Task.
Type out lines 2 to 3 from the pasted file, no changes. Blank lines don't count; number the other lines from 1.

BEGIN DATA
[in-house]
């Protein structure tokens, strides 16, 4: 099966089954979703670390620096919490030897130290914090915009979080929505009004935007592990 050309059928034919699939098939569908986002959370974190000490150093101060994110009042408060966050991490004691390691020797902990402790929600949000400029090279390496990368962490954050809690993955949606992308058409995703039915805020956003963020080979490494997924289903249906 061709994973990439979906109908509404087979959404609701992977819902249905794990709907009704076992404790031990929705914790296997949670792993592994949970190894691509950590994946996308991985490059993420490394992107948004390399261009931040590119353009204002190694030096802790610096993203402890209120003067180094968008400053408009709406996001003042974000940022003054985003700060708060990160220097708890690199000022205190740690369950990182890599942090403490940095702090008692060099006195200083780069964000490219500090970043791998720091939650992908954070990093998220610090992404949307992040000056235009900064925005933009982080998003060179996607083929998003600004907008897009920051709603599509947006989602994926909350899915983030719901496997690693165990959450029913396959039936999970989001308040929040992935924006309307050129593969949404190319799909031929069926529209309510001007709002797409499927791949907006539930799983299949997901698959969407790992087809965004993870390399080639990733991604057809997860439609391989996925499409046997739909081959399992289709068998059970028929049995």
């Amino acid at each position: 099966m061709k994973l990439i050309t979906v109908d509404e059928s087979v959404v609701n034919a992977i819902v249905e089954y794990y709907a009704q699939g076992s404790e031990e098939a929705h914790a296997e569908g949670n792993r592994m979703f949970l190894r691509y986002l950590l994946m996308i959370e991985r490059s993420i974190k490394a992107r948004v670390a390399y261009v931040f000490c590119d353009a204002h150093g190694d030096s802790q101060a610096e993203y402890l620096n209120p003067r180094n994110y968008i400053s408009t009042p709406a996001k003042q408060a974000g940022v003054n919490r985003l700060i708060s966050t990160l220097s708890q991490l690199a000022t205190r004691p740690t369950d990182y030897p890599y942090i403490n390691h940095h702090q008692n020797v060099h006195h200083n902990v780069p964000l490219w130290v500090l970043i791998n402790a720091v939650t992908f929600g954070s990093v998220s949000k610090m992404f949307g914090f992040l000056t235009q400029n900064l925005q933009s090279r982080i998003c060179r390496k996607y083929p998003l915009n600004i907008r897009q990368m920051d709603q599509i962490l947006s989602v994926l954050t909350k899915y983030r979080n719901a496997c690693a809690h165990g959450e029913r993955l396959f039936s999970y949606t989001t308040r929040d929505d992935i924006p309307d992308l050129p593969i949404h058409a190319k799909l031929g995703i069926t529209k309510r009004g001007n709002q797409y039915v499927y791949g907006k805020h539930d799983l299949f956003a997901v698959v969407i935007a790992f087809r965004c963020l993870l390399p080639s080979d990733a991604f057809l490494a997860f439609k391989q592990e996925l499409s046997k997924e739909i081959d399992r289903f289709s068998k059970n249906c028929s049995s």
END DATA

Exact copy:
């Protein structure tokens, strides 16, 4: 099966089954979703670390620096919490030897130290914090915009979080929505009004935007592990 050309059928034919699939098939569908986002959370974190000490150093101060994110009042408060966050991490004691390691020797902990402790929600949000400029090279390496990368962490954050809690993955949606992308058409995703039915805020956003963020080979490494997924289903249906 061709994973990439979906109908509404087979959404609701992977819902249905794990709907009704076992404790031990929705914790296997949670792993592994949970190894691509950590994946996308991985490059993420490394992107948004390399261009931040590119353009204002190694030096802790610096993203402890209120003067180094968008400053408009709406996001003042974000940022003054985003700060708060990160220097708890690199000022205190740690369950990182890599942090403490940095702090008692060099006195200083780069964000490219500090970043791998720091939650992908954070990093998220610090992404949307992040000056235009900064925005933009982080998003060179996607083929998003600004907008897009920051709603599509947006989602994926909350899915983030719901496997690693165990959450029913396959039936999970989001308040929040992935924006309307050129593969949404190319799909031929069926529209309510001007709002797409499927791949907006539930799983299949997901698959969407790992087809965004993870390399080639990733991604057809997860439609391989996925499409046997739909081959399992289709068998059970028929049995």
């Amino acid at each position: 099966m061709k994973l990439i050309t979906v109908d509404e059928s087979v959404v609701n034919a992977i819902v249905e089954y794990y709907a009704q699939g076992s404790e031990e098939a929705h914790a296997e569908g949670n792993r592994m979703f949970l190894r691509y986002l950590l994946m996308i959370e991985r490059s993420i974190k490394a992107r948004v670390a390399y261009v931040f000490c590119d353009a204002h150093g190694d030096s802790q101060a610096e993203y402890l620096n209120p003067r180094n994110y968008i400053s408009t009042p709406a996001k003042q408060a974000g940022v003054n919490r985003l700060i708060s966050t990160l220097s708890q991490l690199a000022t205190r004691p740690t369950d990182y030897p890599y942090i403490n390691h940095h702090q008692n020797v060099h006195h200083n902990v780069p964000l490219w130290v500090l970043i791998n402790a720091v939650t992908f929600g954070s990093v998220s949000k610090m992404f949307g914090f992040l000056t235009q400029n900064l925005q933009s090279r982080i998003c060179r390496k996607y083929p998003l915009n600004i907008r897009q990368m920051d709603q599509i962490l947006s989602v994926l954050t909350k899915y983030r979080n719901a496997c690693a809690h165990g959450e029913r993955l396959f039936s999970y949606t989001t308040r929040d929505d992935i924006p309307d992308l050129p593969i949404h058409a190319k799909l031929g995703i069926t529209k309510r009004g001007n709002q797409y039915v499927y791949g907006k805020h539930d799983l299949f956003a997901v698959v969407i935007a790992f087809r965004c963020l993870l390399p080639s080979d990733a991604f057809l490494a997860f439609k391989q592990e996925l499409s046997k997924e739909i081959d399992r289903f289709s068998k059970n249906c028929s049995s």